Imagine a future production run in terms of an auto race. For example, the shop is the race track, the CNC machine is the race car and the CNC machine setup is the preparation that must be done before and on race day. The production run is the race itself. Cyclic pauses for part loading, dull tool replacement and other tasks are pit stops during the race. The end of the production run is the finish line. With this mind-set, successful racing teams can teach manufacturers many things.
First of all, racing teams are extreme examples of how just about anything is possible with unlimited resources. While any team leader will surely tell you that they have a budget, sponsors often are willing to spend whatever it takes to ensure a winning season. For racing teams,—if they are going to compete—it is feasible to spend extreme sums of money to make even the smallest improvements.
Think about how they have perfected the task of tire changing. What probably takes the average person about an hour takes less than 10 seconds for racing teams—and of course, they change all four tires. For normal drivers, these extreme measures are not justifiable. However, if racing teams are going to compete, they’ll spend the needed money.
For shop people, the lesson here is that feasibility determines what is possible. Said another way, anything is possible, but not everything is feasible. Given racing teams’ enormous resources, just about anything is possible. However, shop people aren’t so lucky. Chosen methods must be appropriately justified. The most successful shops have figured out how to marry possibility with feasibility in a way that works best for them. This gives them the ability to compete while still making a profit.
Another lesson we can learn from car racing teams is related to planning and preparation. Unless the car is on the track and racing, it cannot get any closer to the finish line. Race team managers know that if anything can be planned for and done in preparation of the race, then it must be done ahead of time. This will maximize the time the car is on the track and/or optimize the speed at which it will go. As an obvious example, they will bring several different tire types to the race and will decide on race day which is best for the current track conditions.
Think about the preparation that goes into manufacturing production runs. Unless a CNC machine is in cycle, it is not getting any closer to completing a production run. Do your machines ever sit idle waiting for something that could have been done prior to the job hitting the machine?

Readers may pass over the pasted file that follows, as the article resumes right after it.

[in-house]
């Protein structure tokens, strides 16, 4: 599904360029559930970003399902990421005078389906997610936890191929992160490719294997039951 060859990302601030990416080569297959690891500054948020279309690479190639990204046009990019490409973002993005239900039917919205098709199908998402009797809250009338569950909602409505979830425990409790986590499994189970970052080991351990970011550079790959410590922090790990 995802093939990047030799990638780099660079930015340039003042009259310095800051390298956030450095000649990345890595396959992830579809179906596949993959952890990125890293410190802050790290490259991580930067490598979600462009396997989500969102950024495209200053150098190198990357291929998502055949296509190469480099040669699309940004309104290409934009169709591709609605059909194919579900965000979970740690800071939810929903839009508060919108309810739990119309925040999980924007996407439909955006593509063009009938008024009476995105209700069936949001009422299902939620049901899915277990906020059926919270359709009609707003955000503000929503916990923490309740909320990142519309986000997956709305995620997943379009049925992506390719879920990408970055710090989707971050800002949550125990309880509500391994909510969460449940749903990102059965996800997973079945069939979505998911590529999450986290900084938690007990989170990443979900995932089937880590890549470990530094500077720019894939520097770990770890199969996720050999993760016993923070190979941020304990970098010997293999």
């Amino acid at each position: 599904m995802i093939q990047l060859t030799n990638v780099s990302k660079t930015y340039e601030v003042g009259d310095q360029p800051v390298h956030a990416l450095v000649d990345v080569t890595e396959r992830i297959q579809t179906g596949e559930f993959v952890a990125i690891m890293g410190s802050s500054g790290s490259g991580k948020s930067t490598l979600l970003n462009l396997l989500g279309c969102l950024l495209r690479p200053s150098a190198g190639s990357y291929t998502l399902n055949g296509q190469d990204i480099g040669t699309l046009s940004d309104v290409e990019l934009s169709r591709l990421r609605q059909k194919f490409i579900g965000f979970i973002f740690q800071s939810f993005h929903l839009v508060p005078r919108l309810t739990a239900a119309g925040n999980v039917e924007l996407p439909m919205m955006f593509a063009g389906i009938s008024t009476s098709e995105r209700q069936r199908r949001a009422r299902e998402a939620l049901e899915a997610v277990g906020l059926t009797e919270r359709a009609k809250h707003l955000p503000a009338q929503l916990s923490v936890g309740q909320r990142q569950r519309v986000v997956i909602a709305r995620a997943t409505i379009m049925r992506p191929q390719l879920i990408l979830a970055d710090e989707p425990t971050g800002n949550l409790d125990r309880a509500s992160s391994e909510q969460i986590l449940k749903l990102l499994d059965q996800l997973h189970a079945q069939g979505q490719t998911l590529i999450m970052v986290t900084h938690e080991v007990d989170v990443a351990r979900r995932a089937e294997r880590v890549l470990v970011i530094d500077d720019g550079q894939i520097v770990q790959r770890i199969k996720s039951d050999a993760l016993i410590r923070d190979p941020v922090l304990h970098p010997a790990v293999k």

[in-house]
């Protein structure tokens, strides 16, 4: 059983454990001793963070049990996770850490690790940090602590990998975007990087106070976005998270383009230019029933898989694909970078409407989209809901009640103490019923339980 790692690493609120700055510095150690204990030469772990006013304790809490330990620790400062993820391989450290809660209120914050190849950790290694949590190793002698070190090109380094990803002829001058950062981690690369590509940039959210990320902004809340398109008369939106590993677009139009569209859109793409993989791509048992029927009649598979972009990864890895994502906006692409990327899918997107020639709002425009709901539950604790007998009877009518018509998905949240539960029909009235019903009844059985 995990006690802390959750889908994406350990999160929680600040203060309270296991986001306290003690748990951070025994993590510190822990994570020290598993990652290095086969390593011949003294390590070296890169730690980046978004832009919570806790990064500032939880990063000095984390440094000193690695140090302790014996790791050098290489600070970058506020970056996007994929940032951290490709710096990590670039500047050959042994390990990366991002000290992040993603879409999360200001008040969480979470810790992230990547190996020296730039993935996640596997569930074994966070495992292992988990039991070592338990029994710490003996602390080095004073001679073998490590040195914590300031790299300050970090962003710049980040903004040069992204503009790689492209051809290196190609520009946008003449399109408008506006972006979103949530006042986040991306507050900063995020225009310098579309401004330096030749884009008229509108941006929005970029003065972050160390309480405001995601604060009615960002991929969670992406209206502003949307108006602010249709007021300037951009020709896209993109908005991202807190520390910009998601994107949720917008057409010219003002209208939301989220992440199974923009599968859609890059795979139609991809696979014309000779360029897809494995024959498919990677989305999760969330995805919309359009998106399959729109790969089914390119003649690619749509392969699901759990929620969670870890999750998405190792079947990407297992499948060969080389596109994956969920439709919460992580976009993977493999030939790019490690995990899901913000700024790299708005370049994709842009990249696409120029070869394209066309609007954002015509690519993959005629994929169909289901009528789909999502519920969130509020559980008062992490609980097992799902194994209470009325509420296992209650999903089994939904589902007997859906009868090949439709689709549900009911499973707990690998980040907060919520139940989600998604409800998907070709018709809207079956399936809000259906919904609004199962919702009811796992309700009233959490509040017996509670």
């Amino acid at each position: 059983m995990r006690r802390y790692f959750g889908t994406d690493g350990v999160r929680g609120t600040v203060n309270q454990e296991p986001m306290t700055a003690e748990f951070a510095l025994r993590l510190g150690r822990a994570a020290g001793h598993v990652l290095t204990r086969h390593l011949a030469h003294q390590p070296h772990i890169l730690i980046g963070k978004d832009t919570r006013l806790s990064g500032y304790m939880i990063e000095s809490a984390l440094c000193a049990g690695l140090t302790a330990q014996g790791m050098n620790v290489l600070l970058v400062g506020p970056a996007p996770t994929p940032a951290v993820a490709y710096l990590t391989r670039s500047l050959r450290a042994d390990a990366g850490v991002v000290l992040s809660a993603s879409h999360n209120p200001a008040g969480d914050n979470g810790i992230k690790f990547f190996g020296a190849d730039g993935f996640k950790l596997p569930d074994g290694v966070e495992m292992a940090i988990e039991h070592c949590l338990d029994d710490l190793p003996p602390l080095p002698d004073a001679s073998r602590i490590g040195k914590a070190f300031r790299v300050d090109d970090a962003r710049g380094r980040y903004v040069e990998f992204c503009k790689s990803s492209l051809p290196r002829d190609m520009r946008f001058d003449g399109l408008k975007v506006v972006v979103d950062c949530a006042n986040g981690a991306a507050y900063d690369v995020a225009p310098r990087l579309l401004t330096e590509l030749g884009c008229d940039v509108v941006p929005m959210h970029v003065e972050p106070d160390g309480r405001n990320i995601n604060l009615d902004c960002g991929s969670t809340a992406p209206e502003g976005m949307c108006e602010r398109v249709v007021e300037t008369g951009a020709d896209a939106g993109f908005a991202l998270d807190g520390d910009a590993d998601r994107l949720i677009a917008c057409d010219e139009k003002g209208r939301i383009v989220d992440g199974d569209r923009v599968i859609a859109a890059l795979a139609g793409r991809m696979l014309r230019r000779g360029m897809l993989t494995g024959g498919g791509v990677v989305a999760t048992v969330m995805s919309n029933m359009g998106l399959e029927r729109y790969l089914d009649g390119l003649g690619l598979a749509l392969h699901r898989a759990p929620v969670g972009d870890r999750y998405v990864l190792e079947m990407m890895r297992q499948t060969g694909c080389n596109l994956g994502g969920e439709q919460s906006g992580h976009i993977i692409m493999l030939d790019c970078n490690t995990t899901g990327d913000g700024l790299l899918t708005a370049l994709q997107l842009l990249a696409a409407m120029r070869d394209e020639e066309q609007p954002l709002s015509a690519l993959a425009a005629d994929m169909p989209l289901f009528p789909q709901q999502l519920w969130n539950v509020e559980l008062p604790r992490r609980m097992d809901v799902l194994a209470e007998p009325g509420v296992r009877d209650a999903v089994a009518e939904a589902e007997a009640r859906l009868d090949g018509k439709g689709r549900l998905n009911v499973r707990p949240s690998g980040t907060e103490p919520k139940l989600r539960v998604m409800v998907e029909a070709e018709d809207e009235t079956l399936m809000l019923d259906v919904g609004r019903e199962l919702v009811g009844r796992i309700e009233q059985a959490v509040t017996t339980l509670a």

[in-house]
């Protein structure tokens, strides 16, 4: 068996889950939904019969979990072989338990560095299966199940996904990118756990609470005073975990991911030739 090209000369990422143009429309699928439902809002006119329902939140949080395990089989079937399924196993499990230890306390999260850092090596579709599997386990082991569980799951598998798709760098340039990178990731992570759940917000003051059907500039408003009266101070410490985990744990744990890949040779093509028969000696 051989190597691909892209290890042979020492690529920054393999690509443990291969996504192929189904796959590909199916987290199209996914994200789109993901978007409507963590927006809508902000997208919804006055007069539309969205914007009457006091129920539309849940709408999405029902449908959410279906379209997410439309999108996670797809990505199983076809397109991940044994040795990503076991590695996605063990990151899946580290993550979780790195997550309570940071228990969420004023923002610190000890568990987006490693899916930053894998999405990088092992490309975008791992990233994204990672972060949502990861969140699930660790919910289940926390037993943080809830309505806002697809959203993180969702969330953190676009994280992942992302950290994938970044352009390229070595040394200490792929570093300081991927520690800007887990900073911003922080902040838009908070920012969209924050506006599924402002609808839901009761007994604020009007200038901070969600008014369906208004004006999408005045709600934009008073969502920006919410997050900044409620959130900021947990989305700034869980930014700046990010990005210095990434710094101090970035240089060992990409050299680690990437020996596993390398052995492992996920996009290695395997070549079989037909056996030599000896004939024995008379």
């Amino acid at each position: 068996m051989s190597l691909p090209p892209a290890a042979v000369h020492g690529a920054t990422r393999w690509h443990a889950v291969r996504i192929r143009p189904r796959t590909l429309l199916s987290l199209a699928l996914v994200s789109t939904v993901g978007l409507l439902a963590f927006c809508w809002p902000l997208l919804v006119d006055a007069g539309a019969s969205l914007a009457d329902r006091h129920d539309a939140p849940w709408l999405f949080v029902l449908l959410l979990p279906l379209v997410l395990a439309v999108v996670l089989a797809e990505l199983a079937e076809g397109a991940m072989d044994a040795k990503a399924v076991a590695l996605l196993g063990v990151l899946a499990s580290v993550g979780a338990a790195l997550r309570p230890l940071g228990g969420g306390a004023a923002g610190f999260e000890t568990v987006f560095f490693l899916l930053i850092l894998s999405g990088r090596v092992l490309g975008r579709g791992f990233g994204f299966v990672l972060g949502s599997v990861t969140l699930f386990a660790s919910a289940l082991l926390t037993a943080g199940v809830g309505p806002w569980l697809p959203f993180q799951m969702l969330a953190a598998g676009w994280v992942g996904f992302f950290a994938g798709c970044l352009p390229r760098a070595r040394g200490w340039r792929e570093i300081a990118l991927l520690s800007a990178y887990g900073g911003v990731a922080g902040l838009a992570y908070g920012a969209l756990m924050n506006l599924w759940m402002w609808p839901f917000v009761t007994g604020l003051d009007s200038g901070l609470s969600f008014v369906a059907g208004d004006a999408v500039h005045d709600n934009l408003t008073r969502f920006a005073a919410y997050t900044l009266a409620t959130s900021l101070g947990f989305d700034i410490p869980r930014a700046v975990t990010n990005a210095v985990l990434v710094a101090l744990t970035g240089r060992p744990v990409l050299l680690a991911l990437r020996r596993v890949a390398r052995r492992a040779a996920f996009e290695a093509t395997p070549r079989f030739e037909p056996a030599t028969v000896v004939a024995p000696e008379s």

Think about it. A race car is always at the starting line at the beginning of a race. It wouldn’t be sitting in the pits as the race begins, waiting for its tires to be mounted. Again, consider how many times your machines sit idle waiting for something just as silly.
Along the same lines, consider how many things race teams do before the race or while the car is on the track. Only absolutely essential tasks get done during a pit stop. You’d never see a car waiting in the pits while a team member fills a fuel can. Fuel is ready and available from the moment the car enters the pit area.
By comparison, how often do your CNC machines sit idle during part loading and dull tool replacement while people do things that could be done while the machine is running? By the way, this should have nothing to do with your available resources. Only training, motivation and a change in mind-set are necessary to be truly ready to perform a task when it is required.
The last lesson I offer—and it may be the most important—is related to teaming up on tasks. You’d never see a race car in the pits being tended to by only one person. Can you imagine the car sitting in the pits while this person changed each tire, filled the fuel tank, cleaned the windshield and did other similar tasks? Such a team would be the laughingstock of the racing circuit. Even worse would be seeing one person tending to more than one car in the race.
Yet, that’s exactly what’s going on in most CNC shops. One operator loads parts; cleans and deburrs them; checks them; reports to the statistical process control system; changes dull tools; cleans the machine; performs preventive maintenance; and does whatever else is required to get the machine back in production. Often, this operator is expected to run two or more machines. In this scenario, machines regularly sit idle waiting for operators.